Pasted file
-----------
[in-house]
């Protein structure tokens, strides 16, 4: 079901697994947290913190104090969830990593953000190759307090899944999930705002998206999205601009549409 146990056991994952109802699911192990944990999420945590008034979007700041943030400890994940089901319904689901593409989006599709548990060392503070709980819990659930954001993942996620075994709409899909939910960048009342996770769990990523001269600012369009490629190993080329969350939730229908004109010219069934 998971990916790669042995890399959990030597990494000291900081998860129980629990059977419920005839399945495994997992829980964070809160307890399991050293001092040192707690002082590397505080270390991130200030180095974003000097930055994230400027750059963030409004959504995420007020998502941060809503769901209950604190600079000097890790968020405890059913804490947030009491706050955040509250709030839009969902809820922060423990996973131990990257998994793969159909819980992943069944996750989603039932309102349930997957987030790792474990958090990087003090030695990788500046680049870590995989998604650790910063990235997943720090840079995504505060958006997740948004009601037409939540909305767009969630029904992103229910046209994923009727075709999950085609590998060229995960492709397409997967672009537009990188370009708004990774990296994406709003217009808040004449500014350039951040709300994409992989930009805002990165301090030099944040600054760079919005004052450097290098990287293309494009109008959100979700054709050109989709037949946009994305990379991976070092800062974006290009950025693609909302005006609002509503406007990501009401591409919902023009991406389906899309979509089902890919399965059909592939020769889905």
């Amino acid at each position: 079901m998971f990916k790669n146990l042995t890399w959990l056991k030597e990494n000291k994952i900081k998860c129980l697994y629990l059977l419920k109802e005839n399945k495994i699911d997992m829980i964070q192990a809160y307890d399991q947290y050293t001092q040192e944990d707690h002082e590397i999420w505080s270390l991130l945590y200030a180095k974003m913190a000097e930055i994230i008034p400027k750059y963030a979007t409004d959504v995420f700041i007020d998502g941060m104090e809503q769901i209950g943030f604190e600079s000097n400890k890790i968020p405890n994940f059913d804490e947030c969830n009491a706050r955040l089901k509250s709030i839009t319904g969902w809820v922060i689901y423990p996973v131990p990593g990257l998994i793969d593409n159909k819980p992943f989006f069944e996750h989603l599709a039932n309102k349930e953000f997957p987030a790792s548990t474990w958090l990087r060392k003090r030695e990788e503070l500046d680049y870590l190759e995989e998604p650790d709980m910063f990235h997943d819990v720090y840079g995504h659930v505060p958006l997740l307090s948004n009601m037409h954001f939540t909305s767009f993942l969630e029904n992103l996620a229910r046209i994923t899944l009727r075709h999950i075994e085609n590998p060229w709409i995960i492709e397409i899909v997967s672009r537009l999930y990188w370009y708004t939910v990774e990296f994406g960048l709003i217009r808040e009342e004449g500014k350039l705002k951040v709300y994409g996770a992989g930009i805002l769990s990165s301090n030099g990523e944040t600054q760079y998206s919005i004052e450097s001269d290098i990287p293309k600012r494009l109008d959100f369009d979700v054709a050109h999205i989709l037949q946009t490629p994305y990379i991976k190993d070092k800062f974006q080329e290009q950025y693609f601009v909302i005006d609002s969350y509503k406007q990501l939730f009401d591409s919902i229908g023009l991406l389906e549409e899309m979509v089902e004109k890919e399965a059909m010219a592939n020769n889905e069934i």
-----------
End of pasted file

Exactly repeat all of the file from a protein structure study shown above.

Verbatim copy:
[in-house]
């Protein structure tokens, strides 16, 4: 079901697994947290913190104090969830990593953000190759307090899944999930705002998206999205601009549409 146990056991994952109802699911192990944990999420945590008034979007700041943030400890994940089901319904689901593409989006599709548990060392503070709980819990659930954001993942996620075994709409899909939910960048009342996770769990990523001269600012369009490629190993080329969350939730229908004109010219069934 998971990916790669042995890399959990030597990494000291900081998860129980629990059977419920005839399945495994997992829980964070809160307890399991050293001092040192707690002082590397505080270390991130200030180095974003000097930055994230400027750059963030409004959504995420007020998502941060809503769901209950604190600079000097890790968020405890059913804490947030009491706050955040509250709030839009969902809820922060423990996973131990990257998994793969159909819980992943069944996750989603039932309102349930997957987030790792474990958090990087003090030695990788500046680049870590995989998604650790910063990235997943720090840079995504505060958006997740948004009601037409939540909305767009969630029904992103229910046209994923009727075709999950085609590998060229995960492709397409997967672009537009990188370009708004990774990296994406709003217009808040004449500014350039951040709300994409992989930009805002990165301090030099944040600054760079919005004052450097290098990287293309494009109008959100979700054709050109989709037949946009994305990379991976070092800062974006290009950025693609909302005006609002509503406007990501009401591409919902023009991406389906899309979509089902890919399965059909592939020769889905």
């Amino acid at each position: 079901m998971f990916k790669n146990l042995t890399w959990l056991k030597e990494n000291k994952i900081k998860c129980l697994y629990l059977l419920k109802e005839n399945k495994i699911d997992m829980i964070q192990a809160y307890d399991q947290y050293t001092q040192e944990d707690h002082e590397i999420w505080s270390l991130l945590y200030a180095k974003m913190a000097e930055i994230i008034p400027k750059y963030a979007t409004d959504v995420f700041i007020d998502g941060m104090e809503q769901i209950g943030f604190e600079s000097n400890k890790i968020p405890n994940f059913d804490e947030c969830n009491a706050r955040l089901k509250s709030i839009t319904g969902w809820v922060i689901y423990p996973v131990p990593g990257l998994i793969d593409n159909k819980p992943f989006f069944e996750h989603l599709a039932n309102k349930e953000f997957p987030a790792s548990t474990w958090l990087r060392k003090r030695e990788e503070l500046d680049y870590l190759e995989e998604p650790d709980m910063f990235h997943d819990v720090y840079g995504h659930v505060p958006l997740l307090s948004n009601m037409h954001f939540t909305s767009f993942l969630e029904n992103l996620a229910r046209i994923t899944l009727r075709h999950i075994e085609n590998p060229w709409i995960i492709e397409i899909v997967s672009r537009l999930y990188w370009y708004t939910v990774e990296f994406g960048l709003i217009r808040e009342e004449g500014k350039l705002k951040v709300y994409g996770a992989g930009i805002l769990s990165s301090n030099g990523e944040t600054q760079y998206s919005i004052e450097s001269d290098i990287p293309k600012r494009l109008d959100f369009d979700v054709a050109h999205i989709l037949q946009t490629p994305y990379i991976k190993d070092k800062f974006q080329e290009q950025y693609f601009v909302i005006d609002s969350y509503k406007q990501l939730f009401d591409s919902i229908g023009l991406l389906e549409e899309m979509v089902e004109k890919e399965a059909m010219a592939n020769n889905e069934i």